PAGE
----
Disclaimer: the featured image is not from our encounter; read on for why we weren’t capable of getting a photo!
I have long been aware of the existence of bears, wolves and wild boar in much of central Europe, so I was pretty excited when we struck off the touristy coastal roads in search of rural adventure. Here, in the quiet, windy roads of Croatia we would certainly get our first taste of unfettered wilderness – at least compared to the tame countryside we were familiar with in England.
With such high expectations, I was bound to be disappointed. Animals don’t just run out on to the road to greet cycle tourists; they’ve learned to avoid humans at all costs. Our most exciting interaction with an animal had been with a snake crossing the road in Croatia, but the snake was completely out of its element on a tarmacked road and looked almost helpless as we waited patiently for it to cross the road.
After crossing the border from Croatia, a glimmer of hope came about when we spotted the sign: “Slovenia: Land of the forests”. Ancient-looking trees towered above us on both sides and definitely seemed capable of hiding the kind of wildlife we had been hoping to glimpse. However, as in Croatia, the animals were elusive and I soon felt silly gazing deep into the forests in the hope of spotting a large creature.
Then, this morning, the unthinkable happened. We had a close encounter with three bears, one of which was a fully-grown mother bear. It happened like this: an hour into the day we were preparing ourselves for a big climb out of a river valley into the hills when, only 80 metres away, I spotted a small animal ‘bucking’ across the road ahead. It didn’t look like a dog; dogs don’t rock at the hips like this animal did, and with immediate clarity we recognised it as a bear. A small bear, maybe only a few months old, it stopped halfway across the road, reared up on its hind legs and made a sound which was inaudible from our distance. By this time Katie and I were frozen in place, astonished at what we were seeing. It resumed crossing the road and disappeared into the bushes on the side of the road. We looked at each other, beamed massive smiles and a thought crossed my mind: “what is a baby bear doing moving about on its own?” The answer immediately came when a large bear burst out of the bush and crossed the road without even glancing in our direction. Its two cubs followed afterwards and the three disappeared for good.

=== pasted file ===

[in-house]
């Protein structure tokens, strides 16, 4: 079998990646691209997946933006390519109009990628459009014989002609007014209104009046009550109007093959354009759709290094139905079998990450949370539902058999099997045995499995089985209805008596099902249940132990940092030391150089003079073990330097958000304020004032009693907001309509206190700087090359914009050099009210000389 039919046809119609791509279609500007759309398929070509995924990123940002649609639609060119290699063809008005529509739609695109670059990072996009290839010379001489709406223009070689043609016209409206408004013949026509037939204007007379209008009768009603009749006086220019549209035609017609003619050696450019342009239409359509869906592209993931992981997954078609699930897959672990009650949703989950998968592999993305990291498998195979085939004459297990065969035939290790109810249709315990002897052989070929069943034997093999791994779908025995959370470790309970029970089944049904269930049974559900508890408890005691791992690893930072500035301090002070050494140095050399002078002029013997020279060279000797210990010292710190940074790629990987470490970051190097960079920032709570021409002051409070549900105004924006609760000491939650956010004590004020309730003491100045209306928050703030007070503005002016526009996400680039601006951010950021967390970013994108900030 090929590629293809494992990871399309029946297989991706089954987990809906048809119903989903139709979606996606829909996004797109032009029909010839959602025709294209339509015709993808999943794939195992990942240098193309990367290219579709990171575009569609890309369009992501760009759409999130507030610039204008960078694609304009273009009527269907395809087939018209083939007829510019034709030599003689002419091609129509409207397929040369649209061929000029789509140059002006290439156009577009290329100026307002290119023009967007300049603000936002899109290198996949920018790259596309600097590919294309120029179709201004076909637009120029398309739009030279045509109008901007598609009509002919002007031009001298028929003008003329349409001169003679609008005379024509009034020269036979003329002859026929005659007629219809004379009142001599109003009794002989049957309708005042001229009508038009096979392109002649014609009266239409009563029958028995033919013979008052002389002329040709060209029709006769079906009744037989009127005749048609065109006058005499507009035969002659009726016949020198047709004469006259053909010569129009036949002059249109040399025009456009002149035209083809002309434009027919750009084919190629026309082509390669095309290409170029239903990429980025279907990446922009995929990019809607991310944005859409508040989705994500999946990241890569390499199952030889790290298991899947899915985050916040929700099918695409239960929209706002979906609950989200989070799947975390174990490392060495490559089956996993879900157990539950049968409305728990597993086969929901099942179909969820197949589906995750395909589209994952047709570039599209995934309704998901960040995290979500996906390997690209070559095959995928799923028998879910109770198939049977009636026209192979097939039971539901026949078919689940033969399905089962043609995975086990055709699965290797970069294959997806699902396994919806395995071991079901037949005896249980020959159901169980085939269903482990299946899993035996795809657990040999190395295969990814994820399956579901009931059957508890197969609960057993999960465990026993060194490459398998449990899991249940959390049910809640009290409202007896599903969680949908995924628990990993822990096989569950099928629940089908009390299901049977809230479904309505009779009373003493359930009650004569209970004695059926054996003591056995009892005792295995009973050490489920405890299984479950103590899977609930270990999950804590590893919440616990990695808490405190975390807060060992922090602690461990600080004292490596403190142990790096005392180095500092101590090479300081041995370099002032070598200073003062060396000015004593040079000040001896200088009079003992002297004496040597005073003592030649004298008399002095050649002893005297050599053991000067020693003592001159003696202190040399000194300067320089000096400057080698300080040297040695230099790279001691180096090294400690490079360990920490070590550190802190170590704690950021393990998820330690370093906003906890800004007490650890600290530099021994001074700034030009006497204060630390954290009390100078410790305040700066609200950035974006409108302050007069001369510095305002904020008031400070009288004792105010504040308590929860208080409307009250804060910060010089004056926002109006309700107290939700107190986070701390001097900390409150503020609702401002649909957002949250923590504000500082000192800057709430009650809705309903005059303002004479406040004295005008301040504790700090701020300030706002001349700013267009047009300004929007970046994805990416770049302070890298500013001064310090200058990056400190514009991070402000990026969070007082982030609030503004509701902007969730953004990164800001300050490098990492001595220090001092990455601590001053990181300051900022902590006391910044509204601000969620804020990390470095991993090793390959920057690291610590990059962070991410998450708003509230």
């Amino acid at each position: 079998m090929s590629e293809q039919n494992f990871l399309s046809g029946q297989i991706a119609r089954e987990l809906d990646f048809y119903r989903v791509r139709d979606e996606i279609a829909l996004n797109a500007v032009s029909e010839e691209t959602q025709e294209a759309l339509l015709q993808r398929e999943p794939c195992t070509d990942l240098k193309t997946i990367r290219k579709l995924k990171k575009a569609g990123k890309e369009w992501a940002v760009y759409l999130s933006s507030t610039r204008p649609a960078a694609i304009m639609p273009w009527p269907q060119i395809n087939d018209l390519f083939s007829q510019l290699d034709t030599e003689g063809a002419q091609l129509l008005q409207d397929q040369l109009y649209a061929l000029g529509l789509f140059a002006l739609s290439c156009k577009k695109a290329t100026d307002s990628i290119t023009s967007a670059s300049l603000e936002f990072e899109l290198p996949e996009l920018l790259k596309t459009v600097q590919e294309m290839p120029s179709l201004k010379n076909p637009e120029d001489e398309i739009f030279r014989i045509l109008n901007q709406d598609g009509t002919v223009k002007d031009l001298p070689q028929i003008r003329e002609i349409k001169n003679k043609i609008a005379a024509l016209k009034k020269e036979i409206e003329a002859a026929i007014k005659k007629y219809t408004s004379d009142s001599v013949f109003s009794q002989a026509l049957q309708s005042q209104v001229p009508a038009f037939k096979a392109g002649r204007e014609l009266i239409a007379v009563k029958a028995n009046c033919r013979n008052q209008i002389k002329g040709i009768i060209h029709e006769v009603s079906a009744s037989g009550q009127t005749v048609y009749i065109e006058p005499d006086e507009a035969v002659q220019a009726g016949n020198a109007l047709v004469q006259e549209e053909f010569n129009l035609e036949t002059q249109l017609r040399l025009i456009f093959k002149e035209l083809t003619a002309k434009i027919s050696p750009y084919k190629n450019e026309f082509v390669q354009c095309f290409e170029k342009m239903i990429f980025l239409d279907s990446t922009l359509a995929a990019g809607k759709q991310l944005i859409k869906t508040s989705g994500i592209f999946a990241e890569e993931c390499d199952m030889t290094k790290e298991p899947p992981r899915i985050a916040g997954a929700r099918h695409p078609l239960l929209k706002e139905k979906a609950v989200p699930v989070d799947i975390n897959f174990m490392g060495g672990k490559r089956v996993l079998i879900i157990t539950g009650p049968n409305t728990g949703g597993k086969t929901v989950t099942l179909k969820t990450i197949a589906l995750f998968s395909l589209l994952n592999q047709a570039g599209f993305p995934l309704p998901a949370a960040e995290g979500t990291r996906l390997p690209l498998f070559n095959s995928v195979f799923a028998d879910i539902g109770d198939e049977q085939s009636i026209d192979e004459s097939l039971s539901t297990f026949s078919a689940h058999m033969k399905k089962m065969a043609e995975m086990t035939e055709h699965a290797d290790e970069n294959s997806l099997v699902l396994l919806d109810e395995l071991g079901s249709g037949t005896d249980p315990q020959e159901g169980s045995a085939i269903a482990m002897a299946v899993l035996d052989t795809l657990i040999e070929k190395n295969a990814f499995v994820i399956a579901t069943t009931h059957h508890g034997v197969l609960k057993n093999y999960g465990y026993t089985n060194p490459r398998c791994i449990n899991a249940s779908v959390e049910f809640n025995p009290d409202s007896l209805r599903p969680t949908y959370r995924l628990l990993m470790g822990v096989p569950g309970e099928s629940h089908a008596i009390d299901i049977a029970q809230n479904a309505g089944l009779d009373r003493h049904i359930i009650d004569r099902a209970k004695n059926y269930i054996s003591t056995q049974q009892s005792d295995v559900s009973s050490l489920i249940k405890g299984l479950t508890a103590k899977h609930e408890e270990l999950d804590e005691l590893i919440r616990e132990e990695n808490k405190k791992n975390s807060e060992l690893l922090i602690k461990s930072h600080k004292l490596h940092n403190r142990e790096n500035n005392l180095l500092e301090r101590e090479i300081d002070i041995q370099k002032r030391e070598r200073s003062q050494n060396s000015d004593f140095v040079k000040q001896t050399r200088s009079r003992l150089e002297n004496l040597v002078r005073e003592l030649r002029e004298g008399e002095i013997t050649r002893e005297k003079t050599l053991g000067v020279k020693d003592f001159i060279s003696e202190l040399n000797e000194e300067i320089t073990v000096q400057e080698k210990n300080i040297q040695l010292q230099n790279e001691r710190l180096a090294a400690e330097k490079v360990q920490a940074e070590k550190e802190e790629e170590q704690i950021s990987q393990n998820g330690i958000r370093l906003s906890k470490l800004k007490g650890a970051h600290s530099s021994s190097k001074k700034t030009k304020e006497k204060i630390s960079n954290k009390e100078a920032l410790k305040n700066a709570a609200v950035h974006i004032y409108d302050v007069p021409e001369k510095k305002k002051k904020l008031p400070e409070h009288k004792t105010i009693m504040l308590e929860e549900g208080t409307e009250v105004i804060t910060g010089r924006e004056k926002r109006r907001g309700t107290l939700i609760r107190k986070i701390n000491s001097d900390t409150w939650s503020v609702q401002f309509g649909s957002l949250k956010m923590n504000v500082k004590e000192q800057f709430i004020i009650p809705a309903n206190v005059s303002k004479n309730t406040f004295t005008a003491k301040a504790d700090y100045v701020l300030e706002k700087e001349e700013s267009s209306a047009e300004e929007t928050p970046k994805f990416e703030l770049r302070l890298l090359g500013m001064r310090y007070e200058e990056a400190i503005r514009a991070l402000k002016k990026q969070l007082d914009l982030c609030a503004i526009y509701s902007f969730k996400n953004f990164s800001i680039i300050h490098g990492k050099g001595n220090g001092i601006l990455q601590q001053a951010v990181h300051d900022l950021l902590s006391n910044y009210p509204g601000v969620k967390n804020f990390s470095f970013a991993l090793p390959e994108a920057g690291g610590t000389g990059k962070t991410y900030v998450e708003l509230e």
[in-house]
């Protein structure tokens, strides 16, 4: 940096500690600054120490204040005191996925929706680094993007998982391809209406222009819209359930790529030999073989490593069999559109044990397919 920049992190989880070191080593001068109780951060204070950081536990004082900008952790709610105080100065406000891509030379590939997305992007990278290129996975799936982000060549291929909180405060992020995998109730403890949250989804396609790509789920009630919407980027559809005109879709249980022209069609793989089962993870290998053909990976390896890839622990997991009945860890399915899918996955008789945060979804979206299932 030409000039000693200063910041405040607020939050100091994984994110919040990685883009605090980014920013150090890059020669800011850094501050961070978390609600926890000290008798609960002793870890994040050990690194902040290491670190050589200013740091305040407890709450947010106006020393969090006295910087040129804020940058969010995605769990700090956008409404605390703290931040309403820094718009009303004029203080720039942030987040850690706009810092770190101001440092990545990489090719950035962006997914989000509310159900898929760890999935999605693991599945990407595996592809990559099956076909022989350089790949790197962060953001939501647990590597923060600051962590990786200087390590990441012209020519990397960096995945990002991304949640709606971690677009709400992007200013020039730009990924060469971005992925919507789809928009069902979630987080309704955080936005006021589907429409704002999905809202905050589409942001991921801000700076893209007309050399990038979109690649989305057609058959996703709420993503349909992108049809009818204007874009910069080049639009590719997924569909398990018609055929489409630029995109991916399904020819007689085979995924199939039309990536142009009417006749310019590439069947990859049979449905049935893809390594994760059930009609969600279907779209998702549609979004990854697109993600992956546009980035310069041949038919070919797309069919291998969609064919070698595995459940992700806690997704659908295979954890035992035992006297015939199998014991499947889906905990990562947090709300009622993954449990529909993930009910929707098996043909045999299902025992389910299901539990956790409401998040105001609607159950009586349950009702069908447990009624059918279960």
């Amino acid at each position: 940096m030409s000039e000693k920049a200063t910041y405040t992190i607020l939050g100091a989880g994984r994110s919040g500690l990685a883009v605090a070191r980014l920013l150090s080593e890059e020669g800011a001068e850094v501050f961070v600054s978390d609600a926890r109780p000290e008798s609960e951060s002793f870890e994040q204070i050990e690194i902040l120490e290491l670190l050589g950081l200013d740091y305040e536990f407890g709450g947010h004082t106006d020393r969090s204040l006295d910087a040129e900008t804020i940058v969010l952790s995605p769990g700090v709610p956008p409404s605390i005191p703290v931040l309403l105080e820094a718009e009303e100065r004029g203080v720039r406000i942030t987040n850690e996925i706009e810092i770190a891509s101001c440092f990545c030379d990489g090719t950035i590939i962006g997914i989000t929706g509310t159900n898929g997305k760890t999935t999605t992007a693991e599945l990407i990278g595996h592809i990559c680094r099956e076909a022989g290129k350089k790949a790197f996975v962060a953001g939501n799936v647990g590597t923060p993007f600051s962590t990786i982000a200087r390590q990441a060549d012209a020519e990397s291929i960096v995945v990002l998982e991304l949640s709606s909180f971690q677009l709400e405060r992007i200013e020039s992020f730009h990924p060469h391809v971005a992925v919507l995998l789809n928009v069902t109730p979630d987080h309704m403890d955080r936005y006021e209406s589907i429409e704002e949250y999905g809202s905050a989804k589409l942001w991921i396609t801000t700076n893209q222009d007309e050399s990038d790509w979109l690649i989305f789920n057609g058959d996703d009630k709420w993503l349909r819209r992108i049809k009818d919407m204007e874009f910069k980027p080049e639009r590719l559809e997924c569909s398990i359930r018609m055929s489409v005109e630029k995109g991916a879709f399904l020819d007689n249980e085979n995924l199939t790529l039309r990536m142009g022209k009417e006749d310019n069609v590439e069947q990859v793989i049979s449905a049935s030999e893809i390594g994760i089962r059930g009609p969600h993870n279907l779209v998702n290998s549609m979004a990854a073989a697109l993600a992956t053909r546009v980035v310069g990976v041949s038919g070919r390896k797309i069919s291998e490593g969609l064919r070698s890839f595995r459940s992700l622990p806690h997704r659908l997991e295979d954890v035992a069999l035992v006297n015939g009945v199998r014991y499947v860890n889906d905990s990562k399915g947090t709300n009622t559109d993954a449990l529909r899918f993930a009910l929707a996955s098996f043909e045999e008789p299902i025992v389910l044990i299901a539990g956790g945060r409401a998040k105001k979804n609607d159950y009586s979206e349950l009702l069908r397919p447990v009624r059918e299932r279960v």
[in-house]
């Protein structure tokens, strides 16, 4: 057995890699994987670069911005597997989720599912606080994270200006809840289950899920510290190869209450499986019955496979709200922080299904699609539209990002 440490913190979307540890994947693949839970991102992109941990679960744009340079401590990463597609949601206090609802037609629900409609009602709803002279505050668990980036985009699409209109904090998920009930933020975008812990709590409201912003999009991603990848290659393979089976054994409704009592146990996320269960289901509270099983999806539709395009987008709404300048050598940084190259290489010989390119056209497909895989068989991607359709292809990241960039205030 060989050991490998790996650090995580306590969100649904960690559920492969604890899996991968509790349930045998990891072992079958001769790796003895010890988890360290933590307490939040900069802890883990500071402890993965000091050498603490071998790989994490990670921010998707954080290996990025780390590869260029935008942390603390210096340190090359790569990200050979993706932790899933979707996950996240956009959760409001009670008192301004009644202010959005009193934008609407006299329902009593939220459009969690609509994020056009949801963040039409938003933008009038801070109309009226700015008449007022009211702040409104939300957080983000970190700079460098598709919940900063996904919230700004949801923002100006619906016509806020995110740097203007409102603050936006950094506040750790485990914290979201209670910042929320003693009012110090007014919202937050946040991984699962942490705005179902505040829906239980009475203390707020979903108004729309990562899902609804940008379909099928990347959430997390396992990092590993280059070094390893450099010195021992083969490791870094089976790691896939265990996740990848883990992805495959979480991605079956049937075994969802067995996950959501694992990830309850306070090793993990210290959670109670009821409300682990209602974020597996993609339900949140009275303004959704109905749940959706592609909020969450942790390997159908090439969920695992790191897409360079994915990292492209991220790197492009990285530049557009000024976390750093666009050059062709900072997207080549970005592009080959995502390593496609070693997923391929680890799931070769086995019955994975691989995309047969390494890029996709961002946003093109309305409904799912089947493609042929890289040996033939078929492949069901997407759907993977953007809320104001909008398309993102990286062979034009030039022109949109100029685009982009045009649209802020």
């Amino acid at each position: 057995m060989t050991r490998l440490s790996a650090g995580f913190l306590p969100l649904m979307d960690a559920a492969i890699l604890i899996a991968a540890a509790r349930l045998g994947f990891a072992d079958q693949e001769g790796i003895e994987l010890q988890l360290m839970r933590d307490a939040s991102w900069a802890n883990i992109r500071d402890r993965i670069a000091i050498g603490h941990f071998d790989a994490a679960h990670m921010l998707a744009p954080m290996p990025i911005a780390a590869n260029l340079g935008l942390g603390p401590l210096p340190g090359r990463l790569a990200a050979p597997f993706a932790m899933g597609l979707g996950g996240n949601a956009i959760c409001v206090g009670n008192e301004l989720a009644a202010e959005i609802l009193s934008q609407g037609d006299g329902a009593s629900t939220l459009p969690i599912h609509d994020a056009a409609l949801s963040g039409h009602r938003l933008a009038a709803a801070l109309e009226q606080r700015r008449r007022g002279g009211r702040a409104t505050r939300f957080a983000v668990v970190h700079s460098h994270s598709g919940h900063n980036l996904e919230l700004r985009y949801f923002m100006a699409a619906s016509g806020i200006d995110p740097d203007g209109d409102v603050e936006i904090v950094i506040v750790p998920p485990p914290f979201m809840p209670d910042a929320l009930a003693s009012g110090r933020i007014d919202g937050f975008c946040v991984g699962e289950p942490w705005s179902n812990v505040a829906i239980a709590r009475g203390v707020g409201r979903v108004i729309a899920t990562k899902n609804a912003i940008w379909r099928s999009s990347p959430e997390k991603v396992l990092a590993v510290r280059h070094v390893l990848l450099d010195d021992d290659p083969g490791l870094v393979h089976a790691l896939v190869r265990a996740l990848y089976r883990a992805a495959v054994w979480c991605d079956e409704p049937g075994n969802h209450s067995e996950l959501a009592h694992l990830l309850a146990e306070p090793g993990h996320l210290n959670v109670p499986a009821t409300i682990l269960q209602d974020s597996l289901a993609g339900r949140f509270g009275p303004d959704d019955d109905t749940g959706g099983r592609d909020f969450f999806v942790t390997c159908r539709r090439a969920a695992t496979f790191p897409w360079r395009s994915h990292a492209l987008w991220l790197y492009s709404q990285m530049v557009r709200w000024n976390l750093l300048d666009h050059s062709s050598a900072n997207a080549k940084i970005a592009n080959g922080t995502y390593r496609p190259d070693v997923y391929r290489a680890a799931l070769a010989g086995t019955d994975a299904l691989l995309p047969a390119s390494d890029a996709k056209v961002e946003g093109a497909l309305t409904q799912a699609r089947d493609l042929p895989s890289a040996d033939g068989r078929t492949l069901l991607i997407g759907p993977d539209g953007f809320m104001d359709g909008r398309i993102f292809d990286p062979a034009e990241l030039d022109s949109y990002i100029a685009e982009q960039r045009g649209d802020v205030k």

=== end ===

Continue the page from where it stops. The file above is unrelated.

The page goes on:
We took some time to reflect on our good fortune: firstly, that we were a safe distance away and were not perceived as a threat by the mother bear, and secondly that we had just seen not one, but three wild brown bears in the first month of our tour. We didn’t get a picture of the bears; we were both too shocked for that thought to cross our mind, I was also busy wondering how quickly I could make a U-turn and a hasty exit.
It reminded us that we should always be ready to deal with the unexpected; we humans, with our roads and towns, are constantly trespassing on territory which once didn’t belong to us. Respect and care is always to be exercised. On our trip, we will undoubtedly find ourselves in locations more wild than central Europe and a plan for dealing with extreme situations would be prudent. If we had been any closer to the bears, we could have been perceived as a threat and what on earth could we have done against that? I’m a city-kid and often hopelessly out of my depths when it comes to solving problems in nature, but that’s partly what this trip is about; hopefully by the time we reach Alaska we’ll have more knowledge and experience to help us deal with the next bear encounter.